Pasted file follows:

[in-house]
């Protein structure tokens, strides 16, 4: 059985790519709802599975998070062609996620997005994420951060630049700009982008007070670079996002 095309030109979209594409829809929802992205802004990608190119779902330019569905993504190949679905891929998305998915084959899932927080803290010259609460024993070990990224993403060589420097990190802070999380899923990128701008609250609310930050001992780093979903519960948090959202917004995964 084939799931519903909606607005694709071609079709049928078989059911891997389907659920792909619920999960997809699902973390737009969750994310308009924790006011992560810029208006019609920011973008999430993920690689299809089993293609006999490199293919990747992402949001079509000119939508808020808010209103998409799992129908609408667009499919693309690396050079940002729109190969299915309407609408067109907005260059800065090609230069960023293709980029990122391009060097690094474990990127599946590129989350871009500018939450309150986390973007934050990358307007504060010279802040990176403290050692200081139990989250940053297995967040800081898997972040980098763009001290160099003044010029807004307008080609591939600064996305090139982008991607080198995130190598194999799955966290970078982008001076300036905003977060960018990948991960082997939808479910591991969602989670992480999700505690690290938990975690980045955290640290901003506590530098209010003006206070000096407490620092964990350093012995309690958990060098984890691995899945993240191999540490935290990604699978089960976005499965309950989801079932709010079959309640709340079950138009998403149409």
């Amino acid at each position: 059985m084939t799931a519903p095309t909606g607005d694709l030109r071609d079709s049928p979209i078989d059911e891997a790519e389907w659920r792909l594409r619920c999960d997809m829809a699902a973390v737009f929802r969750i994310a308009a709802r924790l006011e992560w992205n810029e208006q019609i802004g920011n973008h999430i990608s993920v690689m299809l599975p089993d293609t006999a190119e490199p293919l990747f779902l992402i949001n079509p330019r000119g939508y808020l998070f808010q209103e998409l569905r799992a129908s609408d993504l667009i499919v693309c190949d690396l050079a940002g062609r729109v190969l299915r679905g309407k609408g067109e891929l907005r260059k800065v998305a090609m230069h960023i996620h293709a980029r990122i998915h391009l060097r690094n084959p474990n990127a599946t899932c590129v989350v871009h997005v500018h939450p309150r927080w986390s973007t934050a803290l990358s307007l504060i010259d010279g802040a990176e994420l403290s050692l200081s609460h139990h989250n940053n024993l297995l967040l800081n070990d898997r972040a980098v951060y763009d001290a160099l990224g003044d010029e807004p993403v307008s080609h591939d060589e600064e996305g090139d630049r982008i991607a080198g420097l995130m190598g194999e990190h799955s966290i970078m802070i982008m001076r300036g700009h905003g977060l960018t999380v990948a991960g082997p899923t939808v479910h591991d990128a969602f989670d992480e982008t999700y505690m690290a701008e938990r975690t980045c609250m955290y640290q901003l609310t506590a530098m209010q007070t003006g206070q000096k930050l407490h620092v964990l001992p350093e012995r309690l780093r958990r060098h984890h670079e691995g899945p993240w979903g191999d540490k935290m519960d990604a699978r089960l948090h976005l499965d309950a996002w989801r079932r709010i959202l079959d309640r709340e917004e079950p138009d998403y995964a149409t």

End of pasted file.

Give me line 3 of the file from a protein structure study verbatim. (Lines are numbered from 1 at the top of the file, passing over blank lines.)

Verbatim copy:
């Amino acid at each position: 059985m084939t799931a519903p095309t909606g607005d694709l030109r071609d079709s049928p979209i078989d059911e891997a790519e389907w659920r792909l594409r619920c999960d997809m829809a699902a973390v737009f929802r969750i994310a308009a709802r924790l006011e992560w992205n810029e208006q019609i802004g920011n973008h999430i990608s993920v690689m299809l599975p089993d293609t006999a190119e490199p293919l990747f779902l992402i949001n079509p330019r000119g939508y808020l998070f808010q209103e998409l569905r799992a129908s609408d993504l667009i499919v693309c190949d690396l050079a940002g062609r729109v190969l299915r679905g309407k609408g067109e891929l907005r260059k800065v998305a090609m230069h960023i996620h293709a980029r990122i998915h391009l060097r690094n084959p474990n990127a599946t899932c590129v989350v871009h997005v500018h939450p309150r927080w986390s973007t934050a803290l990358s307007l504060i010259d010279g802040a990176e994420l403290s050692l200081s609460h139990h989250n940053n024993l297995l967040l800081n070990d898997r972040a980098v951060y763009d001290a160099l990224g003044d010029e807004p993403v307008s080609h591939d060589e600064e996305g090139d630049r982008i991607a080198g420097l995130m190598g194999e990190h799955s966290i970078m802070i982008m001076r300036g700009h905003g977060l960018t999380v990948a991960g082997p899923t939808v479910h591991d990128a969602f989670d992480e982008t999700y505690m690290a701008e938990r975690t980045c609250m955290y640290q901003l609310t506590a530098m209010q007070t003006g206070q000096k930050l407490h620092v964990l001992p350093e012995r309690l780093r958990r060098h984890h670079e691995g899945p993240w979903g191999d540490k935290m519960d990604a699978r089960l948090h976005l499965d309950a996002w989801r079932r709010i959202l079959d309640r709340e917004e079950p138009d998403y995964a149409t």